Thursday, June 10, 2010 3:08 AM
From Spiegel Online:
The liberal VVD party has come first in Wednesday's Dutch parliamentary election, beating Prime Minister Jan Peter Balkenende's Christian Democrats into fourth place. But the election's real winner is anti-Islam populist Geert Wilders, whose Freedom Party could be part of the next government.
Dutch Prime Minister Jan Peter Balkenende and his Christian Democrats have suffered a crushing defeat in Wednesday's parliamentary elections in the Netherlands. The party only managed to finish fourth, behind even the Freedom Party of anti-Islam populist Geert Wilders.
Results were tight on election night, but by Thursday morning it appeared that the liberal-conservative VVD managed to come out ahead of the center-left Labor Party (PvdA). With 96.5 percent of the votes counted, Mark Rutte's VVD was ahead on Thursday morning with 31 of the 150 seats in the future parliament, while the PvdA had 30 seats.
Rutte called the VVD's result "a splendid victory." "It appears as if for the first time in our history the VVD has become the largest party in the Netherlands," he told supporters in the town of Scheveningen.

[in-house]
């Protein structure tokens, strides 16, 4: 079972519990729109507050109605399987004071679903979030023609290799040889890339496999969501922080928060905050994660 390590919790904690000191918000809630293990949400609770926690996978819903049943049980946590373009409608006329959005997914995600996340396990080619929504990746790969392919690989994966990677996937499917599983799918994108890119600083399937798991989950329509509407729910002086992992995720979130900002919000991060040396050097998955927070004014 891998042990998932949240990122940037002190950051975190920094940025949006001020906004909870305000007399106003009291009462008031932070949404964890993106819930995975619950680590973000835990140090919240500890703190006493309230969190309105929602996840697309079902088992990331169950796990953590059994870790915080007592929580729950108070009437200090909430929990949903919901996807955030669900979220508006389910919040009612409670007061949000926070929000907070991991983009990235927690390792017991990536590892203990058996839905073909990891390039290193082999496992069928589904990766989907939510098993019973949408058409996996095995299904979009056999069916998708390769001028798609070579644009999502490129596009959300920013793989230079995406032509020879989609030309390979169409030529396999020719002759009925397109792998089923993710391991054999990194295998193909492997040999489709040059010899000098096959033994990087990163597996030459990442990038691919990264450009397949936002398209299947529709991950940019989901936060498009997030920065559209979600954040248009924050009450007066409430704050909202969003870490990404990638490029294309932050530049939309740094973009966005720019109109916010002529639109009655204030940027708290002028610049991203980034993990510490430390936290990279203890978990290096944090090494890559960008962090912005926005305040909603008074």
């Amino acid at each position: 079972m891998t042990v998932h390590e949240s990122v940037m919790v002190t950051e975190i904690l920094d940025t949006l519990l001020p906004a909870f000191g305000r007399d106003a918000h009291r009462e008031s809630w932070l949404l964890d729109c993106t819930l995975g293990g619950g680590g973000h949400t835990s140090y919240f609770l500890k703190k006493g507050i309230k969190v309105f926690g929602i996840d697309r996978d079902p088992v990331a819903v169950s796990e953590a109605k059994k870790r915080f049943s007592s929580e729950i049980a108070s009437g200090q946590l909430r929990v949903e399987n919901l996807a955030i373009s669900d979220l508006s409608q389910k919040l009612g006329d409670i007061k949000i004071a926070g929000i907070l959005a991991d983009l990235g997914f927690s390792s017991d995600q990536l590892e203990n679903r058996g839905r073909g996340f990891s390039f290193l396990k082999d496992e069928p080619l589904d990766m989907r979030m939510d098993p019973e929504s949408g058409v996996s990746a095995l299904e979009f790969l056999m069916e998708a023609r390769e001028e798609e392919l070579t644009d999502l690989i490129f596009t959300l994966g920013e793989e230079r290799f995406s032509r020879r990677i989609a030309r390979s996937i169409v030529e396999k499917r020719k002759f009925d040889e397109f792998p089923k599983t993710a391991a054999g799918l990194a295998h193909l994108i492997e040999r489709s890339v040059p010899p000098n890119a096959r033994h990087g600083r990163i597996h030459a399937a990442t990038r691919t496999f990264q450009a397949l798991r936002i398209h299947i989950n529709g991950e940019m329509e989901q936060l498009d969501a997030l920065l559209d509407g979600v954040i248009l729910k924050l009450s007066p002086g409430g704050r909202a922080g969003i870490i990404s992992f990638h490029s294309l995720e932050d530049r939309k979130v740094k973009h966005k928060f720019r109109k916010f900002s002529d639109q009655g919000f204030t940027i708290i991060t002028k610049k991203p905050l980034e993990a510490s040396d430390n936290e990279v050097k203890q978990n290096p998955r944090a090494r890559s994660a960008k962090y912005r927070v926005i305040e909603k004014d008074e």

Weeks of Haggling
Rutte is now set to become the new prime minister. A 43-year-old former business manager, he would be the first liberal head of government in the Netherlands since World War I.
The result is likely to lead to weeks or even months of haggling as the parties try to form a stable coalition. Final results will not be declared until June 15, after votes from Dutch residents abroad have been tallied.
The real winner of the elections seems, however, to have been Geert Wilders, whose Freedom Party (PVV) won 24 seats, making it the third-strongest political force in the Netherlands. It managed to beat Balkenende's ruling Christian Democrats, which came in fourth place with 21 seats.
During his election campaign, Wilders called for a stop to immigration from Muslim countries and the reduction of social benefits for new immigrants. On election night, he reiterated his call for a role in the next government, saying it would be "not democratic" if the other parties, in their search for a coalition, were to ignore the fact that around 1.5 million people had voted for his PVV. "We want to govern," he said. Wilders has said he wants to form a coalition with the VVD and the Christian Democrats. The three right-wing parties could form a coalition with 76 seats, giving them a narrow majority in the 150-seat parliament.
PvdA leader Job Cohen and VVD head Mark Rutte both congratulated Wilders. "We must respect the growth of the PVV," Cohen said. In the run-up to the election, Rutte said that he would not rule out any party as a possible coalition partner....
And who said the news is always bad?